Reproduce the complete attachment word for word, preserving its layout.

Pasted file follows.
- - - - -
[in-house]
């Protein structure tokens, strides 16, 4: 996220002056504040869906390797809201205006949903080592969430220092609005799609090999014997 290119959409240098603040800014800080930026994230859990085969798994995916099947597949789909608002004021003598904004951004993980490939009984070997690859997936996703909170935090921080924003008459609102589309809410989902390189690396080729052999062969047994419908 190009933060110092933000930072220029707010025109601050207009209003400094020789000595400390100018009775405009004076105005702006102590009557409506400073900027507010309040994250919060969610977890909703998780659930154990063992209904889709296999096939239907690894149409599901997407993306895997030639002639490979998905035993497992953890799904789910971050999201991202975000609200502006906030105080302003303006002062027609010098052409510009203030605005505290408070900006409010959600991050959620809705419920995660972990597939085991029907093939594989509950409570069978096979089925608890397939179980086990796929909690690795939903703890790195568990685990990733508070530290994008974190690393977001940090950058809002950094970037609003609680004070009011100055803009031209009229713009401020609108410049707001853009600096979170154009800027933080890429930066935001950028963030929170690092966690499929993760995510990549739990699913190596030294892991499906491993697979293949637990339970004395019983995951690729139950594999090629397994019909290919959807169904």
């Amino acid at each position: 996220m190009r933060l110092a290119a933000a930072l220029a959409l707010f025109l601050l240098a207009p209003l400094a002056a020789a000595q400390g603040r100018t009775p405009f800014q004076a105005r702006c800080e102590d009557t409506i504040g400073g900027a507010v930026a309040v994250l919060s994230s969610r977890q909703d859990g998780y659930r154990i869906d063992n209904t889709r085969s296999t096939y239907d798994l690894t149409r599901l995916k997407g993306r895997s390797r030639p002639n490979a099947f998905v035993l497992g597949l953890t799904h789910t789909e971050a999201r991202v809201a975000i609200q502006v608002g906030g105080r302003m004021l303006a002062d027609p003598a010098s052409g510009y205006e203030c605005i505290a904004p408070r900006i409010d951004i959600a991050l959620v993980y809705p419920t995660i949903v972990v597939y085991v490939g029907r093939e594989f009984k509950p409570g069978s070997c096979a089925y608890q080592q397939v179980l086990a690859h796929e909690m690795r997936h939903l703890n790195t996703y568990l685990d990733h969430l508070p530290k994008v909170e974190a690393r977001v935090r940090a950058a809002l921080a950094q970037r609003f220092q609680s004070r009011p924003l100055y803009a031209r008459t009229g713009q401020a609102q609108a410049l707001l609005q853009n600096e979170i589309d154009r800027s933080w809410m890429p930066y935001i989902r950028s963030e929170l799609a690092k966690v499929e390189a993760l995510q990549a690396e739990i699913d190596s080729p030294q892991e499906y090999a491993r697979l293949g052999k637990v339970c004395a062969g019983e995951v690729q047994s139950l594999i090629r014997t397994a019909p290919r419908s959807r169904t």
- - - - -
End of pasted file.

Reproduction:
[in-house]
């Protein structure tokens, strides 16, 4: 996220002056504040869906390797809201205006949903080592969430220092609005799609090999014997 290119959409240098603040800014800080930026994230859990085969798994995916099947597949789909608002004021003598904004951004993980490939009984070997690859997936996703909170935090921080924003008459609102589309809410989902390189690396080729052999062969047994419908 190009933060110092933000930072220029707010025109601050207009209003400094020789000595400390100018009775405009004076105005702006102590009557409506400073900027507010309040994250919060969610977890909703998780659930154990063992209904889709296999096939239907690894149409599901997407993306895997030639002639490979998905035993497992953890799904789910971050999201991202975000609200502006906030105080302003303006002062027609010098052409510009203030605005505290408070900006409010959600991050959620809705419920995660972990597939085991029907093939594989509950409570069978096979089925608890397939179980086990796929909690690795939903703890790195568990685990990733508070530290994008974190690393977001940090950058809002950094970037609003609680004070009011100055803009031209009229713009401020609108410049707001853009600096979170154009800027933080890429930066935001950028963030929170690092966690499929993760995510990549739990699913190596030294892991499906491993697979293949637990339970004395019983995951690729139950594999090629397994019909290919959807169904």
């Amino acid at each position: 996220m190009r933060l110092a290119a933000a930072l220029a959409l707010f025109l601050l240098a207009p209003l400094a002056a020789a000595q400390g603040r100018t009775p405009f800014q004076a105005r702006c800080e102590d009557t409506i504040g400073g900027a507010v930026a309040v994250l919060s994230s969610r977890q909703d859990g998780y659930r154990i869906d063992n209904t889709r085969s296999t096939y239907d798994l690894t149409r599901l995916k997407g993306r895997s390797r030639p002639n490979a099947f998905v035993l497992g597949l953890t799904h789910t789909e971050a999201r991202v809201a975000i609200q502006v608002g906030g105080r302003m004021l303006a002062d027609p003598a010098s052409g510009y205006e203030c605005i505290a904004p408070r900006i409010d951004i959600a991050l959620v993980y809705p419920t995660i949903v972990v597939y085991v490939g029907r093939e594989f009984k509950p409570g069978s070997c096979a089925y608890q080592q397939v179980l086990a690859h796929e909690m690795r997936h939903l703890n790195t996703y568990l685990d990733h969430l508070p530290k994008v909170e974190a690393r977001v935090r940090a950058a809002l921080a950094q970037r609003f220092q609680s004070r009011p924003l100055y803009a031209r008459t009229g713009q401020a609102q609108a410049l707001l609005q853009n600096e979170i589309d154009r800027s933080w809410m890429p930066y935001i989902r950028s963030e929170l799609a690092k966690v499929e390189a993760l995510q990549a690396e739990i699913d190596s080729p030294q892991e499906y090999a491993r697979l293949g052999k637990v339970c004395a062969g019983e995951v690729q047994s139950l594999i090629r014997t397994a019909p290919r419908s959807r169904t």